The he assumes the counties VAC to take over General Assistance at no cost, they only serve veterans and their families.

    I can go on and on, this document belongs in the shredder!

  5. Every tiny move they make is part of the depopulation agenda. People worried over their tax dollars are falling right into line with this horrific agenda. You are all suffering from the inability to see the big picture. In the meantime the infighting is a bonus for them.

  6. As someone who’s been analyzing municipal finance for 40+ years, I find the introductory mea culpa at best irrelevant and at worst self serving.

    It leads to no useful conclusion.

    The cost-per-capita figure for general assistance is useful, but general assistance would be better analyzed by determining the administrative cost per general assistance client and as a percent of the general assistance budget.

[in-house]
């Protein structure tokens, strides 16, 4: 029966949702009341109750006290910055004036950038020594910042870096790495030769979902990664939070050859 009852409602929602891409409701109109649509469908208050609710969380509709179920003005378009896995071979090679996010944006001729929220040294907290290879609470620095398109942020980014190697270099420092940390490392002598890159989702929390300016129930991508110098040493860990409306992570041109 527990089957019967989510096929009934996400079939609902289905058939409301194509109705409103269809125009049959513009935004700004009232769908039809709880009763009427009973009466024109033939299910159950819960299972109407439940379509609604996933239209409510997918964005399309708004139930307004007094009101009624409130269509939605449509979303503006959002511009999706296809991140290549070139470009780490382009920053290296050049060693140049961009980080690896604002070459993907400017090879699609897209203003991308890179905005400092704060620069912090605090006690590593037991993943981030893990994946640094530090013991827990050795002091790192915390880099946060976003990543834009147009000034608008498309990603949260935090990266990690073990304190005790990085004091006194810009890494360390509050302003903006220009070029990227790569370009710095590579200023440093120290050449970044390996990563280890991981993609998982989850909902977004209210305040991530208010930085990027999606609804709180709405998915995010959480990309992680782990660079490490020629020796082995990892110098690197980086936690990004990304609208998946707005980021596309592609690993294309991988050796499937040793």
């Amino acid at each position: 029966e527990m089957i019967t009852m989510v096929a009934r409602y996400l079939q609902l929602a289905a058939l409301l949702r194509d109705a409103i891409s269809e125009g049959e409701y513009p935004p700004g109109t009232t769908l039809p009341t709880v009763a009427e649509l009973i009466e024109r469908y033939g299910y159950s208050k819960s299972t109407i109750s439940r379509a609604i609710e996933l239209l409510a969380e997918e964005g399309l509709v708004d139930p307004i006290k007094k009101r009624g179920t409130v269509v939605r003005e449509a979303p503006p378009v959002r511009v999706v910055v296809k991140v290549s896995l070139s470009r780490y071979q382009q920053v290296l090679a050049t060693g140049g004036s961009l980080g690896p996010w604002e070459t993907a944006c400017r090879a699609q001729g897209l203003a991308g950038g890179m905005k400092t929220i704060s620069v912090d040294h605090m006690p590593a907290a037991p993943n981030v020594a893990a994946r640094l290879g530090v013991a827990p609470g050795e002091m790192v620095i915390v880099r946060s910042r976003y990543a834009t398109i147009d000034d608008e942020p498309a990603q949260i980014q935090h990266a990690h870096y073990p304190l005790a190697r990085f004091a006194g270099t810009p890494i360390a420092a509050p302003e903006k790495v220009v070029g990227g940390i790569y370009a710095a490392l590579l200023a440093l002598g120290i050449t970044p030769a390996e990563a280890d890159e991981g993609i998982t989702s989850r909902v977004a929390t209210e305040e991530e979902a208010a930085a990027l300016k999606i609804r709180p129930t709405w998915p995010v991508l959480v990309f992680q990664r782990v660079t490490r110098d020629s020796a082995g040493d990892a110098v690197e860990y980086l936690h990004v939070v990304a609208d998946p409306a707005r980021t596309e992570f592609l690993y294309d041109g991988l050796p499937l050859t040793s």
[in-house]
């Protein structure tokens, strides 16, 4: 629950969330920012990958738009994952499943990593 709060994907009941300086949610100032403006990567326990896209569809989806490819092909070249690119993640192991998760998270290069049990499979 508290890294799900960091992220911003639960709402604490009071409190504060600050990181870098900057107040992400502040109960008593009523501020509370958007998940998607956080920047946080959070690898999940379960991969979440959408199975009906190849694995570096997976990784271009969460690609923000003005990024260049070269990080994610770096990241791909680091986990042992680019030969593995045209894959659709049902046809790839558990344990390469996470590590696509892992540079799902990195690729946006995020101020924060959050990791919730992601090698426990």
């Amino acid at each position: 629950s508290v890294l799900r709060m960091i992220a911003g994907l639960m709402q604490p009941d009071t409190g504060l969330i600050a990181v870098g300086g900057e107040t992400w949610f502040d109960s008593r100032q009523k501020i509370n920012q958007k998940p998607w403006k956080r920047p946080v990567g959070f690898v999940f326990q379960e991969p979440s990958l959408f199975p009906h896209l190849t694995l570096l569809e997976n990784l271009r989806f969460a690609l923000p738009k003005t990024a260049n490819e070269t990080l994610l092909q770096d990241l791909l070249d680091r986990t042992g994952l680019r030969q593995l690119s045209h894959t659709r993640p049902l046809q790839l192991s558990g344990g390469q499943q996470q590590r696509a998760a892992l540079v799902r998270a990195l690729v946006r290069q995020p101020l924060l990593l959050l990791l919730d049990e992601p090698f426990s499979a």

When I sat on the Oak Park Township board many years ago, we were spending 50¢ in administration for every $1.00 paid out in benefits.

    The road district cost-per-capita calculation is useful but, as the author of the study points out but then doesn’t do, the best metric is cost per lane-mile, not per road mile.

    I give the study a grade of C+.

    If the author worked for me as an analyst, I’d tell him to go back and try again.

  7. So the study shows exactly what all the other studies show…township government is not cost effective.

    Did we expect the township people to react in any other way?

  8. PaulRevere/aka Jim condon. I don’t hear any whining except on this page.

  9. 09-33-456-031 The Township assessor and 52 of her neighbors had tax increase of $8.96 over a 10 year period between 2007 and 2017.

    Thats less than one dollar per year increase.

    I don’t need that kind of Government in my life nor do I wish to continue paying the Assessors fair share of the tax burden.

  10. Townships are the biggest ripoff in Illinois!

    The pro-township stooges are all township hacks and pension pigs.